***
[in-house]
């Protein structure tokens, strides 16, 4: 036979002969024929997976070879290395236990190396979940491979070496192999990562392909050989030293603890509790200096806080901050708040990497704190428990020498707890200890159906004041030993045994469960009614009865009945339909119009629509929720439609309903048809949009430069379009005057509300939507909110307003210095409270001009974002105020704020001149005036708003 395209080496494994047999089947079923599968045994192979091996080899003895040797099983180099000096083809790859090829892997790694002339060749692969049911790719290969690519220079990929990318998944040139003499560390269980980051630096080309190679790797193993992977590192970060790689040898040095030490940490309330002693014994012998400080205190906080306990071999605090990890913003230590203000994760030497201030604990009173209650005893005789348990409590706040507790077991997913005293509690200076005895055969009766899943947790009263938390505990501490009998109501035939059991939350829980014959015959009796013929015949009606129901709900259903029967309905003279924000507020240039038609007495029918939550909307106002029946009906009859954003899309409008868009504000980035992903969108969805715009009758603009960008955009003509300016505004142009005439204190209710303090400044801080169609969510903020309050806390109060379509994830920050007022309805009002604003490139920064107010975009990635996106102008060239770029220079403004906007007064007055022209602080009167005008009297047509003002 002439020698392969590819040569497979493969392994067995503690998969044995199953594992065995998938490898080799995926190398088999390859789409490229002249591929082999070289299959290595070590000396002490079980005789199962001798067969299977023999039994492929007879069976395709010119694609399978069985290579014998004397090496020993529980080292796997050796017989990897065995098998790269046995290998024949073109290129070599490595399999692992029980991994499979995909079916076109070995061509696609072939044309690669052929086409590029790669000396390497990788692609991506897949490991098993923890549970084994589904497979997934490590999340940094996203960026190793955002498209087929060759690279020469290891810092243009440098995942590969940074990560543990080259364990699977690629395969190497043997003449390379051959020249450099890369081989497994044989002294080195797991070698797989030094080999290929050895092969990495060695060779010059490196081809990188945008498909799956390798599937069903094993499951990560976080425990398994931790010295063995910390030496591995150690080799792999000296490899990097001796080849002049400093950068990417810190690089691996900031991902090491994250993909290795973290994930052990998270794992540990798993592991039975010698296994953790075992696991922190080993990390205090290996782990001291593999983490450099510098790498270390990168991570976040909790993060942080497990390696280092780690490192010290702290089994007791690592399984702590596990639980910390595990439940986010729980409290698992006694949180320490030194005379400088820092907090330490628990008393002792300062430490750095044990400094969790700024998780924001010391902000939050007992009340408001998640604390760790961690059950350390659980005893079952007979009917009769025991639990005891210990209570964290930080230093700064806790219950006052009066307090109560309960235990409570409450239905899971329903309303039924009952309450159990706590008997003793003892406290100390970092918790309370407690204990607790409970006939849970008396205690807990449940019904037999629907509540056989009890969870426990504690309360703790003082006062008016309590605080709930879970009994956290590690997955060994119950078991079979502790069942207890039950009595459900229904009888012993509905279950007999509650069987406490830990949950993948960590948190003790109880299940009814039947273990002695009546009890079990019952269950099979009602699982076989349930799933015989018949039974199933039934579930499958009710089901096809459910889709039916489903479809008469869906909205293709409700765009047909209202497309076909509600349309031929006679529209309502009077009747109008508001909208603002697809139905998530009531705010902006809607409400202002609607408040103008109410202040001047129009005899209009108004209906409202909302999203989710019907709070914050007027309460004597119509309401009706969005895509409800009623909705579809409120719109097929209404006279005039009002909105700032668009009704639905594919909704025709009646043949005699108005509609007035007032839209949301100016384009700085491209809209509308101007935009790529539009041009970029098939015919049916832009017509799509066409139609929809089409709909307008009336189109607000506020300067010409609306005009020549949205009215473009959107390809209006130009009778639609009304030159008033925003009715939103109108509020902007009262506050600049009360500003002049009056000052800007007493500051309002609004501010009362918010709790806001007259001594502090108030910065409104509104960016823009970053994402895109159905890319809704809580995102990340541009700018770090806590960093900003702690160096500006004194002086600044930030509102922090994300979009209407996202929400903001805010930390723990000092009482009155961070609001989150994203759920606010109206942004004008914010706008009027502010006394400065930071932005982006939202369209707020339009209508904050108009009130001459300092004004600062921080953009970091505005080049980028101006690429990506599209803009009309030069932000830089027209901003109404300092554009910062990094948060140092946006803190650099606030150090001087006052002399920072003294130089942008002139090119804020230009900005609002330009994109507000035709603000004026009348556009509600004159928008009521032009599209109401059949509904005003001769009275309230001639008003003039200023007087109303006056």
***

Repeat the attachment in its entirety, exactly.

[in-house]
């Protein structure tokens, strides 16, 4: 036979002969024929997976070879290395236990190396979940491979070496192999990562392909050989030293603890509790200096806080901050708040990497704190428990020498707890200890159906004041030993045994469960009614009865009945339909119009629509929720439609309903048809949009430069379009005057509300939507909110307003210095409270001009974002105020704020001149005036708003 395209080496494994047999089947079923599968045994192979091996080899003895040797099983180099000096083809790859090829892997790694002339060749692969049911790719290969690519220079990929990318998944040139003499560390269980980051630096080309190679790797193993992977590192970060790689040898040095030490940490309330002693014994012998400080205190906080306990071999605090990890913003230590203000994760030497201030604990009173209650005893005789348990409590706040507790077991997913005293509690200076005895055969009766899943947790009263938390505990501490009998109501035939059991939350829980014959015959009796013929015949009606129901709900259903029967309905003279924000507020240039038609007495029918939550909307106002029946009906009859954003899309409008868009504000980035992903969108969805715009009758603009960008955009003509300016505004142009005439204190209710303090400044801080169609969510903020309050806390109060379509994830920050007022309805009002604003490139920064107010975009990635996106102008060239770029220079403004906007007064007055022209602080009167005008009297047509003002 002439020698392969590819040569497979493969392994067995503690998969044995199953594992065995998938490898080799995926190398088999390859789409490229002249591929082999070289299959290595070590000396002490079980005789199962001798067969299977023999039994492929007879069976395709010119694609399978069985290579014998004397090496020993529980080292796997050796017989990897065995098998790269046995290998024949073109290129070599490595399999692992029980991994499979995909079916076109070995061509696609072939044309690669052929086409590029790669000396390497990788692609991506897949490991098993923890549970084994589904497979997934490590999340940094996203960026190793955002498209087929060759690279020469290891810092243009440098995942590969940074990560543990080259364990699977690629395969190497043997003449390379051959020249450099890369081989497994044989002294080195797991070698797989030094080999290929050895092969990495060695060779010059490196081809990188945008498909799956390798599937069903094993499951990560976080425990398994931790010295063995910390030496591995150690080799792999000296490899990097001796080849002049400093950068990417810190690089691996900031991902090491994250993909290795973290994930052990998270794992540990798993592991039975010698296994953790075992696991922190080993990390205090290996782990001291593999983490450099510098790498270390990168991570976040909790993060942080497990390696280092780690490192010290702290089994007791690592399984702590596990639980910390595990439940986010729980409290698992006694949180320490030194005379400088820092907090330490628990008393002792300062430490750095044990400094969790700024998780924001010391902000939050007992009340408001998640604390760790961690059950350390659980005893079952007979009917009769025991639990005891210990209570964290930080230093700064806790219950006052009066307090109560309960235990409570409450239905899971329903309303039924009952309450159990706590008997003793003892406290100390970092918790309370407690204990607790409970006939849970008396205690807990449940019904037999629907509540056989009890969870426990504690309360703790003082006062008016309590605080709930879970009994956290590690997955060994119950078991079979502790069942207890039950009595459900229904009888012993509905279950007999509650069987406490830990949950993948960590948190003790109880299940009814039947273990002695009546009890079990019952269950099979009602699982076989349930799933015989018949039974199933039934579930499958009710089901096809459910889709039916489903479809008469869906909205293709409700765009047909209202497309076909509600349309031929006679529209309502009077009747109008508001909208603002697809139905998530009531705010902006809607409400202002609607408040103008109410202040001047129009005899209009108004209906409202909302999203989710019907709070914050007027309460004597119509309401009706969005895509409800009623909705579809409120719109097929209404006279005039009002909105700032668009009704639905594919909704025709009646043949005699108005509609007035007032839209949301100016384009700085491209809209509308101007935009790529539009041009970029098939015919049916832009017509799509066409139609929809089409709909307008009336189109607000506020300067010409609306005009020549949205009215473009959107390809209006130009009778639609009304030159008033925003009715939103109108509020902007009262506050600049009360500003002049009056000052800007007493500051309002609004501010009362918010709790806001007259001594502090108030910065409104509104960016823009970053994402895109159905890319809704809580995102990340541009700018770090806590960093900003702690160096500006004194002086600044930030509102922090994300979009209407996202929400903001805010930390723990000092009482009155961070609001989150994203759920606010109206942004004008914010706008009027502010006394400065930071932005982006939202369209707020339009209508904050108009009130001459300092004004600062921080953009970091505005080049980028101006690429990506599209803009009309030069932000830089027209901003109404300092554009910062990094948060140092946006803190650099606030150090001087006052002399920072003294130089942008002139090119804020230009900005609002330009994109507000035709603000004026009348556009509600004159928008009521032009599209109401059949509904005003001769009275309230001639008003003039200023007087109303006056």